|i've never heard of vector iterators, so i chose a)|
Because, of course, you've heard of everything that exists in the world. So if you've never heard of it, it can't possibly exist.
Seriously, it would have taken you less effort to type "C++ vector iterators" into Google than it did to post the question here.
|I chose b) cause the  are empty when i used them in functions|
Really? When you pass multidimensional arrays into functions, all
the brackets are empty? And it compiles?
|I chose a) i dont think vectors can carry different elements|
Yeah, that's correct. A vector holds a single data type.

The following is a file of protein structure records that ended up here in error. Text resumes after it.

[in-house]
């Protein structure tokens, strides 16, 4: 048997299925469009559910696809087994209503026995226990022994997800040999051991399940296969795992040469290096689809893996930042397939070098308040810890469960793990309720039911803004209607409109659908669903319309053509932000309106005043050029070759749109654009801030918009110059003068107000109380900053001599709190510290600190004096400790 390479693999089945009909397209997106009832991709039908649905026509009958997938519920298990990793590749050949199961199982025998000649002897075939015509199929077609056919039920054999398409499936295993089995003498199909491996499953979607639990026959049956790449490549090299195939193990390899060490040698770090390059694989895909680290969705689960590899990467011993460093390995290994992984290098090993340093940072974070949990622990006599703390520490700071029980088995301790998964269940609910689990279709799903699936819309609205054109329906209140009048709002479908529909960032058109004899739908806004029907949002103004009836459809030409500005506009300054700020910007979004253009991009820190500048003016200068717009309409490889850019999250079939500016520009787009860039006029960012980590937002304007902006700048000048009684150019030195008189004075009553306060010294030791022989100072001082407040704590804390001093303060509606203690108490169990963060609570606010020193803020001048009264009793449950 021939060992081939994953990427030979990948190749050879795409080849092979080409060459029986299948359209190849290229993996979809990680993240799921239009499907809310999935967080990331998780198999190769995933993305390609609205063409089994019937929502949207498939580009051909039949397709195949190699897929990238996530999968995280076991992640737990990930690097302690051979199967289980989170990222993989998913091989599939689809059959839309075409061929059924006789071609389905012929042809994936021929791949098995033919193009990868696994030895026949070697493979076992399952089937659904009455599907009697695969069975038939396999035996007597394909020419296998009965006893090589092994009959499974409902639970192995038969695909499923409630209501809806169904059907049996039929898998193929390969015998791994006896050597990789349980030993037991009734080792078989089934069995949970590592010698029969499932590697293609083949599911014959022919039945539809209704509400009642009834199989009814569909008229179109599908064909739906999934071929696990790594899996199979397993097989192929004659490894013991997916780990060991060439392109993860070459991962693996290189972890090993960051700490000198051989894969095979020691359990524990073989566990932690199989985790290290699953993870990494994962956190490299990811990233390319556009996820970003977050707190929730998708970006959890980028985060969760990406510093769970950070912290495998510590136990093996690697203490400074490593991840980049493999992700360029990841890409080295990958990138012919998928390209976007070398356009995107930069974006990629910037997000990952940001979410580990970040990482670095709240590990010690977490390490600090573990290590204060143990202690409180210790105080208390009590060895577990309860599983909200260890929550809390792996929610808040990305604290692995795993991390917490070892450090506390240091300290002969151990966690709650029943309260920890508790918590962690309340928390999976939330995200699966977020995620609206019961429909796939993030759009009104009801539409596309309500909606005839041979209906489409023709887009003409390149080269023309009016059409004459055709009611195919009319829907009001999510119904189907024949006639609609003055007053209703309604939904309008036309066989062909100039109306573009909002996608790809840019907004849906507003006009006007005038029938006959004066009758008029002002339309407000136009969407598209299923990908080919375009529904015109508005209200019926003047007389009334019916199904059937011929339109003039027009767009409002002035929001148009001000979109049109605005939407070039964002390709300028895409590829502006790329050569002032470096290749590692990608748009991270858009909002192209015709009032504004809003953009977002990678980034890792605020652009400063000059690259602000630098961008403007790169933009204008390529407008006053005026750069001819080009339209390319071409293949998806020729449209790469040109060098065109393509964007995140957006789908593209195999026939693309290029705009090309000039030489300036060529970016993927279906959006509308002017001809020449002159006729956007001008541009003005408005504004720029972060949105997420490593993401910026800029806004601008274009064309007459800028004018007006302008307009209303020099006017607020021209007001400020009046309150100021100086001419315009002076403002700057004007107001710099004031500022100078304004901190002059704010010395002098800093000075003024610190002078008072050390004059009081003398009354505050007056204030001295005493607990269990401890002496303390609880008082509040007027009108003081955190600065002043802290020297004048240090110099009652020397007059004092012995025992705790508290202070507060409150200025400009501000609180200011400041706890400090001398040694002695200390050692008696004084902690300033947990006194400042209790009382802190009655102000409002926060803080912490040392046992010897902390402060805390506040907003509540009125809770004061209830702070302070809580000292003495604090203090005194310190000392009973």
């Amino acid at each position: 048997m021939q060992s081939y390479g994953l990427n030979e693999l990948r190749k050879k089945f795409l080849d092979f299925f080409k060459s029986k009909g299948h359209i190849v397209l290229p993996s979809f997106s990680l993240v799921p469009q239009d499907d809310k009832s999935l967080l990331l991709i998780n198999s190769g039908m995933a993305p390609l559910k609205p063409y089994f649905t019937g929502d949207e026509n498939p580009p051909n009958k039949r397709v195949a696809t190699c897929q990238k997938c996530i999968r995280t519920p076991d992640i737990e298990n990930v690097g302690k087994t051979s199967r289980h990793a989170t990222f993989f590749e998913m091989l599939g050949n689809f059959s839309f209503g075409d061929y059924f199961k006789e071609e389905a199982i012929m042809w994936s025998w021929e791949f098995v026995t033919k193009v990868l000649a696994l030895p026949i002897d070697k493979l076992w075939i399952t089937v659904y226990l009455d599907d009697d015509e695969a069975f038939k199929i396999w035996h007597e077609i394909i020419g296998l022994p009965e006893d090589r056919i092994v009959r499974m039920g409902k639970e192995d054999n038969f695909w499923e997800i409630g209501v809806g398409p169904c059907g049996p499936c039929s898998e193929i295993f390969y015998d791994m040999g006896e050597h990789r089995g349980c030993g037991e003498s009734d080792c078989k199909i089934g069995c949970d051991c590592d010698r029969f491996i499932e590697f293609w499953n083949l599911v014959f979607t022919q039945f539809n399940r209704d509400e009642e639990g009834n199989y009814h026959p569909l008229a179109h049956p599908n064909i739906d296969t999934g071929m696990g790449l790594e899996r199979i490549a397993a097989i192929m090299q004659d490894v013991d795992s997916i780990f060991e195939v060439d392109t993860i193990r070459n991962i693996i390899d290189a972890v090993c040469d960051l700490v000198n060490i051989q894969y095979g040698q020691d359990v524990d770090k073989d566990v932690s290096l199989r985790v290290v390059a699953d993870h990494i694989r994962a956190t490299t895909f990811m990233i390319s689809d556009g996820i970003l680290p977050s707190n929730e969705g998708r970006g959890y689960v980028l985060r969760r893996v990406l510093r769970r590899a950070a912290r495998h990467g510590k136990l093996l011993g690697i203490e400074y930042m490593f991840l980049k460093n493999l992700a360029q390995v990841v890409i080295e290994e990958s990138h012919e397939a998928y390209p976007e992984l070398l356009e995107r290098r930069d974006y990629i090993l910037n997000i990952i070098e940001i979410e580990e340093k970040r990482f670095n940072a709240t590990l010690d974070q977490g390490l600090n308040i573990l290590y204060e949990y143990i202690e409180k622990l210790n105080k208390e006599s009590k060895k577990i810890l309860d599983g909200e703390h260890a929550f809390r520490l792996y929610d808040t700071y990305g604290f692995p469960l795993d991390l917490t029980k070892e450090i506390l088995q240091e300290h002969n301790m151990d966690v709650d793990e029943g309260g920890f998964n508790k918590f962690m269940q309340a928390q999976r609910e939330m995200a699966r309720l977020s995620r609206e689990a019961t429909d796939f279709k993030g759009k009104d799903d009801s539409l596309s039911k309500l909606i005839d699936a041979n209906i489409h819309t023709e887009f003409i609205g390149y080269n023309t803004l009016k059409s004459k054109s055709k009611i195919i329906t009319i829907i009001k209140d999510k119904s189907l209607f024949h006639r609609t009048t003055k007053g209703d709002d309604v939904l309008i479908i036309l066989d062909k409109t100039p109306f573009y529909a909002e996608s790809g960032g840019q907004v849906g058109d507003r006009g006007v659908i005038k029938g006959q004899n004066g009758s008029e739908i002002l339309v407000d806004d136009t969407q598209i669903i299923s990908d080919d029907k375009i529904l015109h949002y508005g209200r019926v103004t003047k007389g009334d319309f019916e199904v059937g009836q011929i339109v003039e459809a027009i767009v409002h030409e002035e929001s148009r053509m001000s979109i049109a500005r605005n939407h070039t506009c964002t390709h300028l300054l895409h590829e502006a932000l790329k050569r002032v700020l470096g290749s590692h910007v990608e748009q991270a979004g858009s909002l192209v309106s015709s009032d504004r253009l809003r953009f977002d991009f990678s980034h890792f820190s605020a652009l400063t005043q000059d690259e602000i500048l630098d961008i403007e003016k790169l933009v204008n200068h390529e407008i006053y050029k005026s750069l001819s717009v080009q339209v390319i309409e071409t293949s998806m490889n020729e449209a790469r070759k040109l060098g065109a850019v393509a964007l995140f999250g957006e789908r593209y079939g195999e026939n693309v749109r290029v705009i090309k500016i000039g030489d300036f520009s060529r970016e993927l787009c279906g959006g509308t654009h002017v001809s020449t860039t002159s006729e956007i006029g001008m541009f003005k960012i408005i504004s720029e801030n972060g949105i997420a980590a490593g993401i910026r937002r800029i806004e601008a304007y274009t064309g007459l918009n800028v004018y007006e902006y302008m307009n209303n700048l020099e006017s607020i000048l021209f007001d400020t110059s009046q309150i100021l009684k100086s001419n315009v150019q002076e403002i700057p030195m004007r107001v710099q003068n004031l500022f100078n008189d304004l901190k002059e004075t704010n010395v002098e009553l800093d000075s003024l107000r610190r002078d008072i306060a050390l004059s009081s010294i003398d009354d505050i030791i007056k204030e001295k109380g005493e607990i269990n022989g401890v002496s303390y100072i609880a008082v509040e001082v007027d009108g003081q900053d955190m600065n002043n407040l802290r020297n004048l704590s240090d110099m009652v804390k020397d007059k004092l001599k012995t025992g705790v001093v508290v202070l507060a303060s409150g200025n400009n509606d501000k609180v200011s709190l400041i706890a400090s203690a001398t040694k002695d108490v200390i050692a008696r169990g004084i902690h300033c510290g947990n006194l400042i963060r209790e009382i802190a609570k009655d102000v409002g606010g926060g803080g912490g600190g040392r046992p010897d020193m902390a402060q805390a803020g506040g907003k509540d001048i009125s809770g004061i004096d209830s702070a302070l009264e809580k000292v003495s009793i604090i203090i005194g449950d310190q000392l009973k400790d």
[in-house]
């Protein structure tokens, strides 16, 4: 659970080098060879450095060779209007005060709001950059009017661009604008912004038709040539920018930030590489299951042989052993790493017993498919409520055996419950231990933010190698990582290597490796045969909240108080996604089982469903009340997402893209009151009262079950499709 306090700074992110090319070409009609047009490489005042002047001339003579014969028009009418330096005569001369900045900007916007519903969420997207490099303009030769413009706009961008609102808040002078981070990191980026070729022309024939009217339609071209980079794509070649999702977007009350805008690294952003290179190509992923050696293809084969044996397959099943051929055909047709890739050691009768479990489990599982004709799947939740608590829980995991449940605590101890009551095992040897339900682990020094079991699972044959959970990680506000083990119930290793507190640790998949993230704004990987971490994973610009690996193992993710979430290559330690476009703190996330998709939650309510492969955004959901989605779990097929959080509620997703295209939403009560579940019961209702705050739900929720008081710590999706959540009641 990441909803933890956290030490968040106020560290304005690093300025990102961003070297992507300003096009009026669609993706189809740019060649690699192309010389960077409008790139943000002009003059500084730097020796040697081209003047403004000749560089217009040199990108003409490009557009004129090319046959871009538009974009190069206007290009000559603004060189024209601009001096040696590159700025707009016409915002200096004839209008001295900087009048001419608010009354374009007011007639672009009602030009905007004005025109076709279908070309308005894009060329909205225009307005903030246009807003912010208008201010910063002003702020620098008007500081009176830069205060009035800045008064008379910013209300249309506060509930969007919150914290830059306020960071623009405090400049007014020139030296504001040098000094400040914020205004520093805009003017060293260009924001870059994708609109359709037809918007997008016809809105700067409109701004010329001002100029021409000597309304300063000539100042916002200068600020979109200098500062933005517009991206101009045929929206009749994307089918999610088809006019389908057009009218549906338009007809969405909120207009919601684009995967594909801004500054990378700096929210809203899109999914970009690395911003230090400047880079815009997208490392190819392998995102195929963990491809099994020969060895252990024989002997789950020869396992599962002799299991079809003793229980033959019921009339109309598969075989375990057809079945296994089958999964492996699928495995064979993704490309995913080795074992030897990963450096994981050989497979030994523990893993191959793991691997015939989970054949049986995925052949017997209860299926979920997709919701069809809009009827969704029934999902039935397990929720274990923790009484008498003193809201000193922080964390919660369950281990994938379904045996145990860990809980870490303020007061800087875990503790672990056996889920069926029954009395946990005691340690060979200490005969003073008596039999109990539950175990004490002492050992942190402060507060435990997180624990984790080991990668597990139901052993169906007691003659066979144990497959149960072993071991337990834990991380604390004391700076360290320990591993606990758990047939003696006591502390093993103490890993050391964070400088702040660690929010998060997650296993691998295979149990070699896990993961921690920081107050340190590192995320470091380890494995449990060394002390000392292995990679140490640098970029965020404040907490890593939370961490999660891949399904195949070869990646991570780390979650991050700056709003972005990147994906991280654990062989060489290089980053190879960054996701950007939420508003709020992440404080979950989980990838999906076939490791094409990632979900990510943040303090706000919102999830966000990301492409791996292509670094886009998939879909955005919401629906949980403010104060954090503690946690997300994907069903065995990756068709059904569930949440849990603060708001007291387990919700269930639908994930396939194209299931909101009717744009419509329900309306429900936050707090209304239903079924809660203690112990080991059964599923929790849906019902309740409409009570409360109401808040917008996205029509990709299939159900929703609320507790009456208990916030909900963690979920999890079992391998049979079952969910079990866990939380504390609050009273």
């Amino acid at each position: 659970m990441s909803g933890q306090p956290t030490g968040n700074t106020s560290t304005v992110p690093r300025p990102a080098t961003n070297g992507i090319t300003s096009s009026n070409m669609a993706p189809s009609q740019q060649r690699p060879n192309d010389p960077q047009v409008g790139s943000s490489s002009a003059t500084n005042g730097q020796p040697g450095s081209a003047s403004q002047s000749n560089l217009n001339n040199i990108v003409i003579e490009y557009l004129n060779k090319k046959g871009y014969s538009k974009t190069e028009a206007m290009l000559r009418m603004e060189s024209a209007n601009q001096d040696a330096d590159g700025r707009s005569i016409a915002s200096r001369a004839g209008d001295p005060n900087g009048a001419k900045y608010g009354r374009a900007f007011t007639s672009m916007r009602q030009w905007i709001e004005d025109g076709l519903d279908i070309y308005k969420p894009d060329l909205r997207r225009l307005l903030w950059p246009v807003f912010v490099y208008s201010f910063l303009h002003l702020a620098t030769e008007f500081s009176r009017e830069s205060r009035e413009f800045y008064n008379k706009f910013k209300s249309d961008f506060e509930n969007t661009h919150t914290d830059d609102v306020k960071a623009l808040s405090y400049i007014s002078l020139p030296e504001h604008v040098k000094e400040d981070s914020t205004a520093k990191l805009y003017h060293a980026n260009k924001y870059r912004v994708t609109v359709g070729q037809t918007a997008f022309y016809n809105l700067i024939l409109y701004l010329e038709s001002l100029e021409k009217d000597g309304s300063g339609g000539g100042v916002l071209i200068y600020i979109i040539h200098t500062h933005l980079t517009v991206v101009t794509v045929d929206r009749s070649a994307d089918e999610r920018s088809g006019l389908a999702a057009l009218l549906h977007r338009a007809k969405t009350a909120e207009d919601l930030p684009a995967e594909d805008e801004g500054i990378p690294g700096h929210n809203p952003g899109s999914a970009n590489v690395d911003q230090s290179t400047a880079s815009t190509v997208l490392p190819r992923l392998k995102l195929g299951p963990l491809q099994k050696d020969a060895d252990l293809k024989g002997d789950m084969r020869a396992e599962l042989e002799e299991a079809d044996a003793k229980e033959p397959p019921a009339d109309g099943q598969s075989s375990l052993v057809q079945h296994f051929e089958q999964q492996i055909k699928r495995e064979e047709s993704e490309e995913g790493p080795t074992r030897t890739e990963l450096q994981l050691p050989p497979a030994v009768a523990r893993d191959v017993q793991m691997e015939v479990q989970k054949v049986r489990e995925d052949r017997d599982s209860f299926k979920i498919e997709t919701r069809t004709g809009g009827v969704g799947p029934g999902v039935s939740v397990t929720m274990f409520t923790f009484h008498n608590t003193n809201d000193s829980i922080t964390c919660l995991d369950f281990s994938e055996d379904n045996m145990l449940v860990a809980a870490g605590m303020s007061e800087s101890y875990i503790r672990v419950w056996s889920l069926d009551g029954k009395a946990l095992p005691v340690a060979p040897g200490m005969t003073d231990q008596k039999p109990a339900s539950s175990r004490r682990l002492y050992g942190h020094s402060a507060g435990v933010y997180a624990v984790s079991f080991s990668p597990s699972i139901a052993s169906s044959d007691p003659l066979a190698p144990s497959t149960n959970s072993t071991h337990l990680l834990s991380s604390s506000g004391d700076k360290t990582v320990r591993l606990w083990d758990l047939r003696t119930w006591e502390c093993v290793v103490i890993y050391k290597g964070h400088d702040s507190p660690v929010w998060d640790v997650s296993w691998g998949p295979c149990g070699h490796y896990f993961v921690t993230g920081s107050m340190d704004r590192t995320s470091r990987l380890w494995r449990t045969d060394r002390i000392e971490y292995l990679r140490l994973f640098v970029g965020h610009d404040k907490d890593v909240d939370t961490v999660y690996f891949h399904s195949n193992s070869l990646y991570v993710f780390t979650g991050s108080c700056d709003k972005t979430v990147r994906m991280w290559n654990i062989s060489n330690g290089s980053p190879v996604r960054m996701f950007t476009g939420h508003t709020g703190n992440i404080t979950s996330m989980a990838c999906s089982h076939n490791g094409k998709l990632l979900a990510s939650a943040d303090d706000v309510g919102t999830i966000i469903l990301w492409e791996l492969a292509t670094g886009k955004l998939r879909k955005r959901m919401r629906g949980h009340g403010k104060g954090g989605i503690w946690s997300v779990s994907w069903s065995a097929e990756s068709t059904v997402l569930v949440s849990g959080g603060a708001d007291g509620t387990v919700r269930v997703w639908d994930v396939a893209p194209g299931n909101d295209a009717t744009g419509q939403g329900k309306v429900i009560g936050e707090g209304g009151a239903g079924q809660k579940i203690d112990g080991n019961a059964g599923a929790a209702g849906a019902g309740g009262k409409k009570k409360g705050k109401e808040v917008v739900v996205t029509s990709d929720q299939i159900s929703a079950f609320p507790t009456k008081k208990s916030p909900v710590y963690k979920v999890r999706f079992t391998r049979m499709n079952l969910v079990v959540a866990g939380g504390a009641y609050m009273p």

|although you specify the type for the vector to hold, you could specify it as void* and then store pointers to different types, so that is why I say both are true |
No, not if you're being precise. If you specify the type as void*
, then type of data you are storing in it are void*
- nothing more. It may be possible to reinterpret (i.e. cast) the values stored in those pointers as pointers to data of other types - but the type stored in the vector is a void*
The same is true if you're thinking of polymorphism. If you store base class pointers in a vector, then it's possible to reinterpret those values as pointers to derived class objects, but the type of data actually in the vector is a base class pointer.